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|Title:||The Influence of Management Practices on Employee Commitment and Food Safety Performance in Food Manufacturing Firms|
|Authors:||TAHA, SADI MOHAMMAD SADI|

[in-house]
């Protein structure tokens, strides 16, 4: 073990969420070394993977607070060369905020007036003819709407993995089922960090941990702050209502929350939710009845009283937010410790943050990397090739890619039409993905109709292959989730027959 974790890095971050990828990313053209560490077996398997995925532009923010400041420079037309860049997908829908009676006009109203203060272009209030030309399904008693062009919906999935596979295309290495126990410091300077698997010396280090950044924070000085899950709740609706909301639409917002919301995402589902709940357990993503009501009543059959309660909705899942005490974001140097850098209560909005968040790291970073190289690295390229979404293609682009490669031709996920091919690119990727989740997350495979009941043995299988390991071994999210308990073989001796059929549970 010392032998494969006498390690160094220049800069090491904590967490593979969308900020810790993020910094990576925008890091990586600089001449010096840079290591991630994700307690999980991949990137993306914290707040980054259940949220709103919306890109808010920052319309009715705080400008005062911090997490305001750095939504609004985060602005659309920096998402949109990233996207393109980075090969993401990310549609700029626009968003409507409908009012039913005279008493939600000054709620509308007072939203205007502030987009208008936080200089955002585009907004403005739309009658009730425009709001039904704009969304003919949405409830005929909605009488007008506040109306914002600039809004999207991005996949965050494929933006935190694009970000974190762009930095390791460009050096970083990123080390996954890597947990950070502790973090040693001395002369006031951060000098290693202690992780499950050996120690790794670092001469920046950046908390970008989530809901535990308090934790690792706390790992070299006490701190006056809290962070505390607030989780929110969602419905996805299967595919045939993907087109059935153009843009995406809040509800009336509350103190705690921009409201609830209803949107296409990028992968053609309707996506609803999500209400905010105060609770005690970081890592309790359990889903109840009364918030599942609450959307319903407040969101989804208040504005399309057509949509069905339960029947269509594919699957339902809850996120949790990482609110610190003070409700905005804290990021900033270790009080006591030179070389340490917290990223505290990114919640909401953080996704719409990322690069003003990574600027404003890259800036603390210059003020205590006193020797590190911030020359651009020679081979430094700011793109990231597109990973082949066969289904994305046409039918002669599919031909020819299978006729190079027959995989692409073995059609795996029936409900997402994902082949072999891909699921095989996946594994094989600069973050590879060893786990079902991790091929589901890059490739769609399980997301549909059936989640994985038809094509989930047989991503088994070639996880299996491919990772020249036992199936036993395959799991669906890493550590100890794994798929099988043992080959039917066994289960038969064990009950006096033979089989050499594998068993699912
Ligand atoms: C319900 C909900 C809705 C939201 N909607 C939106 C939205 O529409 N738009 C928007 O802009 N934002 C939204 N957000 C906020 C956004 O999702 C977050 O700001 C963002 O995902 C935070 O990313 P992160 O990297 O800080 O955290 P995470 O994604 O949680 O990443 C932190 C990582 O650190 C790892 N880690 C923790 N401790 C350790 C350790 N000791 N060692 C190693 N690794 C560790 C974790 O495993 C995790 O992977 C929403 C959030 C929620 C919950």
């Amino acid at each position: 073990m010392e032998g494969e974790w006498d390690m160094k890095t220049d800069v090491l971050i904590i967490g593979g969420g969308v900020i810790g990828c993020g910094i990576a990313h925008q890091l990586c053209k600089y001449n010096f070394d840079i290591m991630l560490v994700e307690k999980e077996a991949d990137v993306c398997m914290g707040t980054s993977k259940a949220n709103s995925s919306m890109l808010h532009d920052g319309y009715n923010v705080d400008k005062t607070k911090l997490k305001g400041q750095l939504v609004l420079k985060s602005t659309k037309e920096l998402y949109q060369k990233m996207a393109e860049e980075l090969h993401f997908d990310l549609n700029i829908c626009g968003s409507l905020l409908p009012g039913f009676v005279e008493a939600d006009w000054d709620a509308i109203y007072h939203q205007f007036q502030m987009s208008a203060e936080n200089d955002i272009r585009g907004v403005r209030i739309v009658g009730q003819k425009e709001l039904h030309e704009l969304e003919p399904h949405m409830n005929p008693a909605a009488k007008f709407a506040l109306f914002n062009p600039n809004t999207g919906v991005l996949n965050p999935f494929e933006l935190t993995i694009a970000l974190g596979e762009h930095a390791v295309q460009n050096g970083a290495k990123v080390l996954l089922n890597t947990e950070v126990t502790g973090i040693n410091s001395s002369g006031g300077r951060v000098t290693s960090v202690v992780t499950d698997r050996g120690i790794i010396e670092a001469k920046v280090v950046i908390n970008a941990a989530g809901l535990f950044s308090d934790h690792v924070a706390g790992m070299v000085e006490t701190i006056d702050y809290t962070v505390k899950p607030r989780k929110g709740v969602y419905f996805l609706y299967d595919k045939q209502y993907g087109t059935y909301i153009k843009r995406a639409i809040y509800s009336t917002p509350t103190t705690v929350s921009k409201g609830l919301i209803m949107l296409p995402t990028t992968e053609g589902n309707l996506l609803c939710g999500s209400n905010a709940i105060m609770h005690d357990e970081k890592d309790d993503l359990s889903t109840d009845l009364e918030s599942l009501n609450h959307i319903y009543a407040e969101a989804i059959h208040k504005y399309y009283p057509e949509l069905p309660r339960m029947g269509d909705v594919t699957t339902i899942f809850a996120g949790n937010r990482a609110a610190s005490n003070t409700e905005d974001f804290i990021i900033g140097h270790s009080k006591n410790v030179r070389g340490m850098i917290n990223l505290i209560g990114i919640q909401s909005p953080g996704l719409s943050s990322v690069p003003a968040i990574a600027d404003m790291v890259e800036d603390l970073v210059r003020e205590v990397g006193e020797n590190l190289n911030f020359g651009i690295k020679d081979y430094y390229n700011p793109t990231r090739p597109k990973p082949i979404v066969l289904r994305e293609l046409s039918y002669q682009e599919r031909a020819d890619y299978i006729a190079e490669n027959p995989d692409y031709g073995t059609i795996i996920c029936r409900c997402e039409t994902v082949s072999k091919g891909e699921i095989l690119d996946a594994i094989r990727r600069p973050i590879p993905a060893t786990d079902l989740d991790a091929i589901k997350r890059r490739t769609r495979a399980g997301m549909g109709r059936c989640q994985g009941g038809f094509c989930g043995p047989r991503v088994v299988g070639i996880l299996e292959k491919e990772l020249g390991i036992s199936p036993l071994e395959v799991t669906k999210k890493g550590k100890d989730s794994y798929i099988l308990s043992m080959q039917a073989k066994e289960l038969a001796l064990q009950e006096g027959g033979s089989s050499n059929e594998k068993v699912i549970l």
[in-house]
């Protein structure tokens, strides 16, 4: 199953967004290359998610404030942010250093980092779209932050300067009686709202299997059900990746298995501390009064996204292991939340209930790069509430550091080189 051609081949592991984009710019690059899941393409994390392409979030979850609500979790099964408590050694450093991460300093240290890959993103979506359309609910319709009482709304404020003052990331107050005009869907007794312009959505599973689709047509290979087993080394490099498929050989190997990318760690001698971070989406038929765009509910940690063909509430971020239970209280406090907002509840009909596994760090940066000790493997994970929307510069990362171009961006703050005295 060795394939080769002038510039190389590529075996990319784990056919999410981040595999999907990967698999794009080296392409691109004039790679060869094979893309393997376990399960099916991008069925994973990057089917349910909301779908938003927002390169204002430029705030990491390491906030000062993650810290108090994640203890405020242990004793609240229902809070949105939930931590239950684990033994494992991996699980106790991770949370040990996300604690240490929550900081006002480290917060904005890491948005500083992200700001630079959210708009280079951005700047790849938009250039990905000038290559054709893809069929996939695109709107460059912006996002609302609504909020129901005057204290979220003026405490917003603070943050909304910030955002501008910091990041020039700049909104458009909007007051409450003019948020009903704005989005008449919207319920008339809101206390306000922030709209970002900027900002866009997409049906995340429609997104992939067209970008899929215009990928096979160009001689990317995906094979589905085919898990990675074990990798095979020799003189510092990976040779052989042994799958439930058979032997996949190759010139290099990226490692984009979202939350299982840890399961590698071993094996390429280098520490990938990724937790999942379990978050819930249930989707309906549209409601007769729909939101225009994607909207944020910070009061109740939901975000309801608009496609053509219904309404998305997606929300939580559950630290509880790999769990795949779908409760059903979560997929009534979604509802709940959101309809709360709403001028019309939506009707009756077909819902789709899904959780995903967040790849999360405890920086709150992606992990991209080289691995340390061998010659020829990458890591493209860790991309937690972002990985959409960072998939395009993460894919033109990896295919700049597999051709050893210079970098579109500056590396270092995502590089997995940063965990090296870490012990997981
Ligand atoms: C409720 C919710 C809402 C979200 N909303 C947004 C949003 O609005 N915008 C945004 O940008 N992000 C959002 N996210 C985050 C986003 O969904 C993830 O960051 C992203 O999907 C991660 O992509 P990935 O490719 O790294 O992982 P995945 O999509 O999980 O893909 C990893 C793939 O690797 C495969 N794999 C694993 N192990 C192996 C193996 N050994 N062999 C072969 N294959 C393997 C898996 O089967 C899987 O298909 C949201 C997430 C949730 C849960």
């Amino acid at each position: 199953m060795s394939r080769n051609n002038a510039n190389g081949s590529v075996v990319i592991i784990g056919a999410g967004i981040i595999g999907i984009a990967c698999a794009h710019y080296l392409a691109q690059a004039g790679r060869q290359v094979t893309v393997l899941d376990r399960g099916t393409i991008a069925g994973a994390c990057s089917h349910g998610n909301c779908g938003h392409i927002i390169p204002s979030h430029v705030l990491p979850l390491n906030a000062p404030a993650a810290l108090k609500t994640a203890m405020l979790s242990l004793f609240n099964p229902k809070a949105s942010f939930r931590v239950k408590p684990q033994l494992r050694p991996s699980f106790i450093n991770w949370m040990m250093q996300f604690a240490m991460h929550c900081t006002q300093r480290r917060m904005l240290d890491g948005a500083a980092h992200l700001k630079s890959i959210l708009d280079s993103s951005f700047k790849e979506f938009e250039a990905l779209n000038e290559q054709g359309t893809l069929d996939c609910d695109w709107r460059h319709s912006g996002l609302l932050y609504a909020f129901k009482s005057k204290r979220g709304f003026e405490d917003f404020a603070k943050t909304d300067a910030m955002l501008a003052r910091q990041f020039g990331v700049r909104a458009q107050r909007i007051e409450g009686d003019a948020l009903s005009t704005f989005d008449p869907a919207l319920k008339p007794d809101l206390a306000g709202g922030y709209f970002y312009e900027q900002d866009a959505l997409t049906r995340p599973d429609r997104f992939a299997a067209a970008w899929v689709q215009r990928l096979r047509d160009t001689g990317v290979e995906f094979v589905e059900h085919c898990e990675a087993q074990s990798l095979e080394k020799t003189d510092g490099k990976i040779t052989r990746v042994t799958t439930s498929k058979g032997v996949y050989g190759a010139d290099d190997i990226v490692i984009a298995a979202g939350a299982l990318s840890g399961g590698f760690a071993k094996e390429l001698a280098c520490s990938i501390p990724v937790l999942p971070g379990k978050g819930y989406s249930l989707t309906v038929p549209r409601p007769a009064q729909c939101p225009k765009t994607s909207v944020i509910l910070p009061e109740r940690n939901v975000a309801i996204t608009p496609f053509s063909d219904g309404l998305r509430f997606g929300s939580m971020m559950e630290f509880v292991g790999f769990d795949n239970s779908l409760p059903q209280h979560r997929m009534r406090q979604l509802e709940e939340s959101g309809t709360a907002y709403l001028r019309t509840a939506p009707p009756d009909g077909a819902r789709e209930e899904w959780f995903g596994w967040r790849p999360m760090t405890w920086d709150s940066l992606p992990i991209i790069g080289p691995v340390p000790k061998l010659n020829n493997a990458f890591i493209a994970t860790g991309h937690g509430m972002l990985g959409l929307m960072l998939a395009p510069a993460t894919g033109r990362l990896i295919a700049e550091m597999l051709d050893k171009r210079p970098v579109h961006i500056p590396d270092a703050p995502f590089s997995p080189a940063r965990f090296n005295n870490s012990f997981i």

food safety performance
food manufacturing firms
United Arab Emirates (UAE)
|Publisher:||The British University in Dubai (BUiD)|